Default Re: Griffith Loar A-5 drawings?

    Quote Originally Posted by Darryl Wolfe View Post
    Here is the only subject that deserves a real Hmmmm.....
    I remain stumped as to what Mr. Darryl is suggesting in that photo that he considers Hmmmm-worthy.

  20. #66
    Registered User William Smith's Avatar
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    Default Re: Griffith Loar A-5 drawings?

    Quote Originally Posted by Eric Oliver View Post
    I remain stumped as to what Mr. Darryl is suggesting in that photo that he considers Hmmmm-worthy.
    The F-hole placement is different between the two I believe.

  21. #67
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    Default Re: Griffith Loar A-5 drawings?

    The F-hole placement is different between the two I believe.
    Nope. The size of the F-hole is different. The A5 F-hole is smaller. The was probably done to keep the tuning of the main air mode the same. One reason why it sounds like a Loar.
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  22. #68
    Registered User j. condino's Avatar
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    Default Re: Griffith Loar A-5 drawings?

    It is looooooooooooooooooooooooooooooooooooooooooooooooo ooooong overdue for a lot of people to drop all of the Loar unicorns + fairy dust and actually get a job in a factory to see how production works:

    Grab whatever is handy from the stock of readily available parts like the well established A body rib garland, saw the scroll off an F5 top with the soundholes already cut, grab an F5 neck and mod it to a snakehead, likewise for a back, put the parts together and get it out the door before the Pavlovian alarm rings for lunch. End of story, No unicorns. No fairy dust. 'A simple conglomerate of existing parts that probably took less than three hours of total production time.

    End of story, & end of single unit production. No more made. No more effort spent. Go back to work making the current production models until the next alarm rings for mid day break time.....That is how all factories work, the same way a $30,000 Martin D45 takes approx. 1 1/2 hours of total production time.....
    Last edited by j. condino; Jul-18-2020 at 11:42pm.

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  24. #69

    Default Re: Griffith Loar A-5 drawings?

    James -
    The message about the industrial process that created the Griffith A-5 is understood. I always appreciate your comments - anyone that builds archtop instruments that has surface areas measured in a percent-of-acre deserves a listen.
    Mr. Wolfe reported on the non-glamorous origins here 7 years ago. But following those comments on that he offers an image of the A beside an F with the header about something to consider, to Hmmm over.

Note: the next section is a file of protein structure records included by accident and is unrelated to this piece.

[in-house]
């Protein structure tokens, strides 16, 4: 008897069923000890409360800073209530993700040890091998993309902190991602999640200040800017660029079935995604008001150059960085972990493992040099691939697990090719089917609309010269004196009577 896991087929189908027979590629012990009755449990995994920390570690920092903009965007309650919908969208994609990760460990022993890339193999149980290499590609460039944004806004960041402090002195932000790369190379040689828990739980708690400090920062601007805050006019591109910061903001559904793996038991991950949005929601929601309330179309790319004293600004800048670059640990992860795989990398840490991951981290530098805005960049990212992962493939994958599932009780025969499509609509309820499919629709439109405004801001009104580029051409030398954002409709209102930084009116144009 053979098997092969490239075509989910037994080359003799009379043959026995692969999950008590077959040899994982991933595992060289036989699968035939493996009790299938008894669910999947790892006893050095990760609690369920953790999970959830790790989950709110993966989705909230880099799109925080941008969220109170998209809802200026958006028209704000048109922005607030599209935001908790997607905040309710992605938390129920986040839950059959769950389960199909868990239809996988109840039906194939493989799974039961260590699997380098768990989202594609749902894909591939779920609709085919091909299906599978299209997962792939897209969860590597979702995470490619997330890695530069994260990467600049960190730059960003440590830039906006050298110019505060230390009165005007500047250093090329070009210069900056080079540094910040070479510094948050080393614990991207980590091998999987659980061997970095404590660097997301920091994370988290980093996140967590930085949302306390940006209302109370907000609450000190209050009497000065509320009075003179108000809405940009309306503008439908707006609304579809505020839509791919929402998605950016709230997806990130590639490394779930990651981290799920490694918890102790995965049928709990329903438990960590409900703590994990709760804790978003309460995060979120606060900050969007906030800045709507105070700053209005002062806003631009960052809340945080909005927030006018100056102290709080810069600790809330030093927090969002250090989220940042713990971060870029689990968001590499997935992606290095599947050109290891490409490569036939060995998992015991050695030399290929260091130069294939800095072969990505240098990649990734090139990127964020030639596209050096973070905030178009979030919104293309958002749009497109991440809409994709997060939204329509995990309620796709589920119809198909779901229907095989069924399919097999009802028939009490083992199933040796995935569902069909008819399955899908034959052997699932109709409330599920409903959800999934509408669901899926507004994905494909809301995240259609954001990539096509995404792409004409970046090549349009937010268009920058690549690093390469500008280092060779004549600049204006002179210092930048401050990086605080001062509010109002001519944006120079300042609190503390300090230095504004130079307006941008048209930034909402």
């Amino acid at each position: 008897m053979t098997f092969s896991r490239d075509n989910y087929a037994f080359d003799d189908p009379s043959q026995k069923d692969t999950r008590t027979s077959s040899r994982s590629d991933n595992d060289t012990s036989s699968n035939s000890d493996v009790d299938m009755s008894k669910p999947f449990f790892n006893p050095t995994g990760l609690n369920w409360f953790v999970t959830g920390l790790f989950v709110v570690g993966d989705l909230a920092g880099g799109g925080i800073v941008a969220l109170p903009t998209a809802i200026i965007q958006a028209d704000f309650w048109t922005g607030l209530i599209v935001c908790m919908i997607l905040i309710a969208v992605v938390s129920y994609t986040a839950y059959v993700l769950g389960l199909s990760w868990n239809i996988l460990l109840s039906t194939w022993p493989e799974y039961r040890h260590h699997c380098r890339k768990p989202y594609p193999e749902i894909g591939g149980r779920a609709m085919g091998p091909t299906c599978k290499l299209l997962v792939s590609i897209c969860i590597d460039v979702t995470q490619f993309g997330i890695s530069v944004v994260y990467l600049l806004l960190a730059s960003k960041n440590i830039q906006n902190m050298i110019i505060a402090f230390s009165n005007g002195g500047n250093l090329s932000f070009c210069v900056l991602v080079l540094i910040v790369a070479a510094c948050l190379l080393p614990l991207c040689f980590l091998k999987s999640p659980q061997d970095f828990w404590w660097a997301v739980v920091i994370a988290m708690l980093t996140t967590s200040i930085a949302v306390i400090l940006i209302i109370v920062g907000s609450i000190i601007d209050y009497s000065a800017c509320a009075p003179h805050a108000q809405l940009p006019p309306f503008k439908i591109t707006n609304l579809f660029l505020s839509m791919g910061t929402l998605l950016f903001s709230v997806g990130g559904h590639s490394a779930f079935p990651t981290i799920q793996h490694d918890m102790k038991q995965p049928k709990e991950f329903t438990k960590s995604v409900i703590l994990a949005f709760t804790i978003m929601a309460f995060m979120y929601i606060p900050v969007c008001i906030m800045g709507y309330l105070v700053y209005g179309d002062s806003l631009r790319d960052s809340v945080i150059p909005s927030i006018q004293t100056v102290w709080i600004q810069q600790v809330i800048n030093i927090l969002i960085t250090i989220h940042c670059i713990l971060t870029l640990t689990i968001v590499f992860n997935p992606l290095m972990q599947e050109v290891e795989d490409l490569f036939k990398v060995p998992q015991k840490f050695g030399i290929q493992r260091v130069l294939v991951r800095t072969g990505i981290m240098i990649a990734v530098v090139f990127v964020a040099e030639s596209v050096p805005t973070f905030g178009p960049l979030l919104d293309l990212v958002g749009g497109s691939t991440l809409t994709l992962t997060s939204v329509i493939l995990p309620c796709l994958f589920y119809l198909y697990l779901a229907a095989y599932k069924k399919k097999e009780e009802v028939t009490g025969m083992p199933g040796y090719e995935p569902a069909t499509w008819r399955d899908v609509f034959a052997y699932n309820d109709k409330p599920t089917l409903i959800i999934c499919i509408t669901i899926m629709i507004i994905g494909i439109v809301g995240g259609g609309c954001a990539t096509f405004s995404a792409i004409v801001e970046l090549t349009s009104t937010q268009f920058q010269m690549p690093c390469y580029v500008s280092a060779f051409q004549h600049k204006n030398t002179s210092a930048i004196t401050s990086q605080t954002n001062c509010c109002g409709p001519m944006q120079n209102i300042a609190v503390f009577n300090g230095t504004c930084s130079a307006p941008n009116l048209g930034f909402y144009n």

I see two industrial products. I thought I knew the scale lengths were the same, but in that image the A appeared longer. You confirmed that item.
    The bridge is where it has to be. The f holes are where they have to be.
    So back to the image...
    I'm down to top-bound A and what appears a single-bound F...

  25. #70
    Registered User j. condino's Avatar
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    Default Re: Griffith Loar A-5 drawings?

    Quote Originally Posted by Eric Oliver View Post
    .... anyone that builds archtop instruments that has surface areas measured in a percent-of-acre deserves a listen.....
    That's a great comment! (For the confused observers, I also build double basses.) The two have little in common, but I'll admit that building basses seems much more of a peaceful athletic undertaking while mandolins are much more fussy...

    I've played the Griffith, I've measured it, spent the whole day with it, & regularly admitted that it is probably my favorite Loar. Much of what I like about it is that it gets the job done exceptionally well while maintaining a simple package that is easy to produce. BUT, the basic idea is that they got the formula right by using a combination of existing things that already worked well. Enjoy it for what it is, but feel free to step outside of the box. Lloyd was also a solid violin player. My guess is that he applied the classic cremona build approaches to the mandolin combined with some exceptional wood.

    The main reason for the funky bridge placement is that the corpus of an F5 and a teens / '20s A have a different length from the endpin to the button, F5s being slightly shorter. The bridge position compensates for this. The corpus sizes are also the reason why many modern builders, myself included, use the F5 proportions as their A model: standardized feel and build process.

    The Gibson factory at that time employed a number of exceptionally skilled European immigrants. I'd bet that more than a couple were trained in some of the violin making schools and applied what they knew to the modern fretted instruments. I'd venture to say that Loar recognized their individual skill sets and utilized them as much as possible, the way a smart young lieutenant will find the most battle seasoned sergeant to teach them the ropes.

    When I was at the the Oberlin Acoustics seminar, in addition to Stradivari violins and such, they analyzed the classic Loar era 16" L5. 'Hit it with lasers and all the science tech, then the reverse engineer it using the same manner that a classic Cremona trained violin builder would start out with a set of dividers & center point, make some arcs, cross the lines, and in a few minutes you'll have the whole classic Italian violin design laid out in symmetry. The 16" L5 worked out almost 100% perfect; my guess is that it was not coincidence. Many of the same approaches would have been used across the spectrum for the production instruments...after trying a few prototypes.

    I'd gather that this one was a prototype that worked. I've always been surprised that they made only one, but it would have been easy for other companies to copy, unlike the F series. If you want my larger theory about design evolution in the A series 100 years ago: